Starting at the end of the nineteenth century, well before the advent of electronic computers, data processing was performed using electromechanical machines called unit record equipment, electric accounting machines (EAM) or tabulating machines.
Unit record machines came to be as ubiquitous in industry and government in the first two-thirds of the twentieth century as computers became in the last third. They allowed large volume, sophisticated data-processing tasks to be accomplished before electronic computers were invented and while they were still in their infancy. This data processing was accomplished by processing punched cards through various unit record machines in a carefully choreographed progression. This progression, or flow, from machine to machine was often planned and documented with detailed flowcharts that used standardized symbols for documents and the various machine functions. All but the earliest machines had high-speed mechanical feeders to process cards at rates from around 100 to 2,000 per minute, sensing punched holes with mechanical, electrical, or, later, optical sensors. The operation of many machines was directed by the use of a removable plugboard, control panel, or connection box. Initially all machines were manual or electromechanical. The first use of an electronic component was in 1937 when a photocell was used in a Social Security bill-feed machine. Electronic components were used on other machines beginning in the late 1940s.
IBM was the largest supplier of unit record equipment and this article largely reflects IBM practice and terminology.
Sheet 1 of Hollerith's U.S. Patent 395,782 showing his early concept for recording statistical information by means of holes punched in paper.
Following the 1900 census a permanent Census bureau was formed. The bureau's contract disputes with Hollerith led to the formation of the Census Machine Shop where James Powers and others developed new machines for part of the 1910 census processing. Powers left the Census Bureau in 1911, with rights to patents for the machines he developed, and formed the Powers Accounting Machine Company. In 1927 Powers' company was acquired by Remington Rand. In 1919 Fredrik Rosing Bull, after examining Hollerith's machines, began developing unit record machines for his employer. Bull's patents were sold in 1931, constituting the basis for Groupe Bull.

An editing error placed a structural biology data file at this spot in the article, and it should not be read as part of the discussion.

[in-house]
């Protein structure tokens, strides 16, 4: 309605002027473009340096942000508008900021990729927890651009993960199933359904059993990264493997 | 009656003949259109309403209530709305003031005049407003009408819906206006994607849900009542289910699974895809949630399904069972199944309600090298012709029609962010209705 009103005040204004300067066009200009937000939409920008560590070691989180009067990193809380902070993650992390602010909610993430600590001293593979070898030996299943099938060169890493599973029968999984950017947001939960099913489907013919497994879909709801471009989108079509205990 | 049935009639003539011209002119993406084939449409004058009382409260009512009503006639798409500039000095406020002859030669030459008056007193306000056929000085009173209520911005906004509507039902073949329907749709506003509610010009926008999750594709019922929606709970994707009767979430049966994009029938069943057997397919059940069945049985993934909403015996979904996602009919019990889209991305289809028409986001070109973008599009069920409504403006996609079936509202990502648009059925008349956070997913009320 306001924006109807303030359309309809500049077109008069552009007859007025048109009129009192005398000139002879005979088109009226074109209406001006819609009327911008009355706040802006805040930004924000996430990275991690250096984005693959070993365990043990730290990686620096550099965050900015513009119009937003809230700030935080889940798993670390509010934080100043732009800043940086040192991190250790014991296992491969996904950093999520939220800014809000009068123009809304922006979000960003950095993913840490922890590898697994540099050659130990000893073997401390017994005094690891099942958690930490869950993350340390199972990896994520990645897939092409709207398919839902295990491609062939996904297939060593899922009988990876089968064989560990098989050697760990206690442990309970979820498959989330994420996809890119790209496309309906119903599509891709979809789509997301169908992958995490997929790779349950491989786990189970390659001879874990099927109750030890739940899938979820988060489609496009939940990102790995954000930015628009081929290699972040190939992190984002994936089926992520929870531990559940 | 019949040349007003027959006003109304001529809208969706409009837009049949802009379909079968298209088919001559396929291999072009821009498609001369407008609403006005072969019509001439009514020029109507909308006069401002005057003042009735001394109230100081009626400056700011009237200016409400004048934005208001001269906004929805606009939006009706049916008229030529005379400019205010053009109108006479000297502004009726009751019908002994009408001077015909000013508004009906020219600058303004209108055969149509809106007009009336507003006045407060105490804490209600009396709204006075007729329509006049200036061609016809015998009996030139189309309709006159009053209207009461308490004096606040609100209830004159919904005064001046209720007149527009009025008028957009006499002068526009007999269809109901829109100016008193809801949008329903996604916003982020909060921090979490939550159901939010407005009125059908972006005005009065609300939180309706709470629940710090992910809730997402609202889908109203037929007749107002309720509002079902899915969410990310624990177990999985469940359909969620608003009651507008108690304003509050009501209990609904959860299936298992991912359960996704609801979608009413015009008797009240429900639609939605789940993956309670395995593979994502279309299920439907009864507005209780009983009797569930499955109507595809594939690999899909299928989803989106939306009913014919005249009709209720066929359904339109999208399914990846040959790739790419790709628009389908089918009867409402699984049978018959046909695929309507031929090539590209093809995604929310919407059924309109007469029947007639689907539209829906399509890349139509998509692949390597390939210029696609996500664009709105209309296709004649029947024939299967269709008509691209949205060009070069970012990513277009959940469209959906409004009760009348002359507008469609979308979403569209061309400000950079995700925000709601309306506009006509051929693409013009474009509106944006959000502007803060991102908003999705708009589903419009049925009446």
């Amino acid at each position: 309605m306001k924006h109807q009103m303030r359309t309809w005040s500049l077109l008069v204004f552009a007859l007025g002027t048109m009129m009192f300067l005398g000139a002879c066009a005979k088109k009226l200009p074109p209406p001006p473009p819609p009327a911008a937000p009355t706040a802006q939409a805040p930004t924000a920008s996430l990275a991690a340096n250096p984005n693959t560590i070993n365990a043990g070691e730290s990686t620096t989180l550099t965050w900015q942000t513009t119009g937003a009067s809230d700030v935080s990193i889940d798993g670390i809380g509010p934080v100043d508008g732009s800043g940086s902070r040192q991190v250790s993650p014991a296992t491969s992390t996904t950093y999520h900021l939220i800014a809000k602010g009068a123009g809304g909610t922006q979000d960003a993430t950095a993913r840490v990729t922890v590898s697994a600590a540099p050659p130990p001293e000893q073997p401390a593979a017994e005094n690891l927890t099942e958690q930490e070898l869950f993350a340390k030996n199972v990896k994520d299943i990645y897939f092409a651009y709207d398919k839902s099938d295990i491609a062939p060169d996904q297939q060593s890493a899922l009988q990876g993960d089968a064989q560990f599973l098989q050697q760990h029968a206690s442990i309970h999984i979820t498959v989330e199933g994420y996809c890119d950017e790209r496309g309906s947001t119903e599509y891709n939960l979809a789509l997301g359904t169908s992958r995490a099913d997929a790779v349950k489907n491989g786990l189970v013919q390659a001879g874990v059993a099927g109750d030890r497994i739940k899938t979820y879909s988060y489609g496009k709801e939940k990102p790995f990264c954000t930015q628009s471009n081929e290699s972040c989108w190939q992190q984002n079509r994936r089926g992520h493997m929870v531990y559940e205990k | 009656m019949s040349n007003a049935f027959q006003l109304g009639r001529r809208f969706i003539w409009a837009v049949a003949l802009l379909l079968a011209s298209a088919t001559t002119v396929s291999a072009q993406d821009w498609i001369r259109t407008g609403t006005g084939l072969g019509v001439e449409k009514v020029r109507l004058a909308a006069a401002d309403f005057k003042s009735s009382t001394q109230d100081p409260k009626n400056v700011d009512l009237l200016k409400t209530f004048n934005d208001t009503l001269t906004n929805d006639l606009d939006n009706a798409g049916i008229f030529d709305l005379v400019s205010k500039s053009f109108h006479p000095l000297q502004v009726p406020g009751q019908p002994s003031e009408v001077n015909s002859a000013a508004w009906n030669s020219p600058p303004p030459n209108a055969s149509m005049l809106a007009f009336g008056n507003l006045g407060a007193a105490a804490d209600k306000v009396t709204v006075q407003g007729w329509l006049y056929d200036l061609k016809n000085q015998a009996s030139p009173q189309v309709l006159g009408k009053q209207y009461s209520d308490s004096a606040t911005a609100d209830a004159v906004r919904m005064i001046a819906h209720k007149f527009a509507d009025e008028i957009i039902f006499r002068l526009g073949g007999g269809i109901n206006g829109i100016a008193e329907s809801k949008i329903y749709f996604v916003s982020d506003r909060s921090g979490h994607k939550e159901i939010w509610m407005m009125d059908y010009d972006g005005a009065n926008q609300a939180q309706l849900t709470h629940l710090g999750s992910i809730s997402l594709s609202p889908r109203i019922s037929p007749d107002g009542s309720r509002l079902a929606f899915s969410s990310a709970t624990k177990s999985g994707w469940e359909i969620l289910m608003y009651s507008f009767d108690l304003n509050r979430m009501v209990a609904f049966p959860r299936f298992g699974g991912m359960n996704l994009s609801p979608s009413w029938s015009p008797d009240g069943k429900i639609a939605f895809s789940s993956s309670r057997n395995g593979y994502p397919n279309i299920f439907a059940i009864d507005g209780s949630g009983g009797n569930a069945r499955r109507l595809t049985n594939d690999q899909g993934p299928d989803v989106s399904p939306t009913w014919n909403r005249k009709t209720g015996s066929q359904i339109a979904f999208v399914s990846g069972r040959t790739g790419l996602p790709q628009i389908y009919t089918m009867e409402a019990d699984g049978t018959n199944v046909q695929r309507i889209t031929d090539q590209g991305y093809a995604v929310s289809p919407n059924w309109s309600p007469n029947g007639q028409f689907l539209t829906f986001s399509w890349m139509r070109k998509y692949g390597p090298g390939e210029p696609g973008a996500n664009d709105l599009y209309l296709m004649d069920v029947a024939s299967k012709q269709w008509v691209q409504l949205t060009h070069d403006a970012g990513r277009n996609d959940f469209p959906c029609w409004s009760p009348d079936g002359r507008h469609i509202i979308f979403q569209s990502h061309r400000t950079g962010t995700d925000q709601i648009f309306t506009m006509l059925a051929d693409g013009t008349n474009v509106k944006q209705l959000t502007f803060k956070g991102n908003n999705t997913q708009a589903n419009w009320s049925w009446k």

These companies, and others, manufactured and marketed a variety of general-purpose unit record machines for creating, sorting, and tabulating punched cards, even after the development of computers in the 1950s. Punched card technology had quickly developed into a powerful tool for business data-processing.
Replica of Hollerith tabulating machine with sorting box, circa 1890. The "sorting box" was an adjunct to, and controlled by, the tabulator. The "sorter", an independent machine, was a later development.
1884: Herman Hollerith files a patent application titled "Art of Compiling Statistics"; granted U.S. Patent 395,782 on January 8, 1889.
1886: First use of tabulating machine in Baltimore's Department of Health.
1887: Hollerith files a patent application for an integrating tabulator (granted in 1890).
1889: First recorded use of integrating tabulator in the Office of the Surgeon General of the Army.
1890-1895: U.S. Census, Superintendents Robert P. Porter 1889-1893 and Carroll D. Wright 1893-1897, tabulations are done using equipment supplied by Hollerith.
1896: The Tabulating Machine Company founded by Hollerith, trade name for products is Hollerith
1911: James Powers forms Powers Tabulating Machine Company, later renamed Powers Accounting Machine Company. Powers had been employed by the Census Bureau to work on tabulating machine development and was given the right to patent his inventions there. The machines he developed sensed card punches mechanically, as opposed to Hollerith's electric sensing.
1912: The first Powers horizontal sorting machine.
1914: Thomas J. Watson hired by CTR.
1914: The Tabulating Machine Company produces 2 million punched cards per day.
1915 Powers Tabulating Machine Company establishes European operations through the Accounting and Tabulating Machine Company of Great Britain Limited.